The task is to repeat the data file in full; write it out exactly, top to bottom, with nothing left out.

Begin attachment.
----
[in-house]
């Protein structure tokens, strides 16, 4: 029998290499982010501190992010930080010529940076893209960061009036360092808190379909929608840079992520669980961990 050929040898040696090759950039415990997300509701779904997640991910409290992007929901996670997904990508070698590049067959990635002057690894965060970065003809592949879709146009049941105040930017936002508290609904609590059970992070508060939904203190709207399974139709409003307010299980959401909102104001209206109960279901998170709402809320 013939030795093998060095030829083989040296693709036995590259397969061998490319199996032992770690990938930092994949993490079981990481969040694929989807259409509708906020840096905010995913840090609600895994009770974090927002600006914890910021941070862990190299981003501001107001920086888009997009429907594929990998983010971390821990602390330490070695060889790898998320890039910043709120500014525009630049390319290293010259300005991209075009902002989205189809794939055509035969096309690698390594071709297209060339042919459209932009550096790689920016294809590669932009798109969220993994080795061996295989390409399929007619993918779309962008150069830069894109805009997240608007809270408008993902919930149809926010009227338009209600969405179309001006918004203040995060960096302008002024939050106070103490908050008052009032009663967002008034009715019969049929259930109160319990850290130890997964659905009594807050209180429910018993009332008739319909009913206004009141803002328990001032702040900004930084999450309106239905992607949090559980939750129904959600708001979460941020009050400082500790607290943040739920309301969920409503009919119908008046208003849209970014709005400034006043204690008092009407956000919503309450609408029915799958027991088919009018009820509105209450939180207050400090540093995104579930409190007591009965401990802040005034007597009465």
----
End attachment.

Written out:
[in-house]
């Protein structure tokens, strides 16, 4: 029998290499982010501190992010930080010529940076893209960061009036360092808190379909929608840079992520669980961990 050929040898040696090759950039415990997300509701779904997640991910409290992007929901996670997904990508070698590049067959990635002057690894965060970065003809592949879709146009049941105040930017936002508290609904609590059970992070508060939904203190709207399974139709409003307010299980959401909102104001209206109960279901998170709402809320 013939030795093998060095030829083989040296693709036995590259397969061998490319199996032992770690990938930092994949993490079981990481969040694929989807259409509708906020840096905010995913840090609600895994009770974090927002600006914890910021941070862990190299981003501001107001920086888009997009429907594929990998983010971390821990602390330490070695060889790898998320890039910043709120500014525009630049390319290293010259300005991209075009902002989205189809794939055509035969096309690698390594071709297209060339042919459209932009550096790689920016294809590669932009798109969220993994080795061996295989390409399929007619993918779309962008150069830069894109805009997240608007809270408008993902919930149809926010009227338009209600969405179309001006918004203040995060960096302008002024939050106070103490908050008052009032009663967002008034009715019969049929259930109160319990850290130890997964659905009594807050209180429910018993009332008739319909009913206004009141803002328990001032702040900004930084999450309106239905992607949090559980939750129904959600708001979460941020009050400082500790607290943040739920309301969920409503009919119908008046208003849209970014709005400034006043204690008092009407956000919503309450609408029915799958027991088919009018009820509105209450939180207050400090540093995104579930409190007591009965401990802040005034007597009465």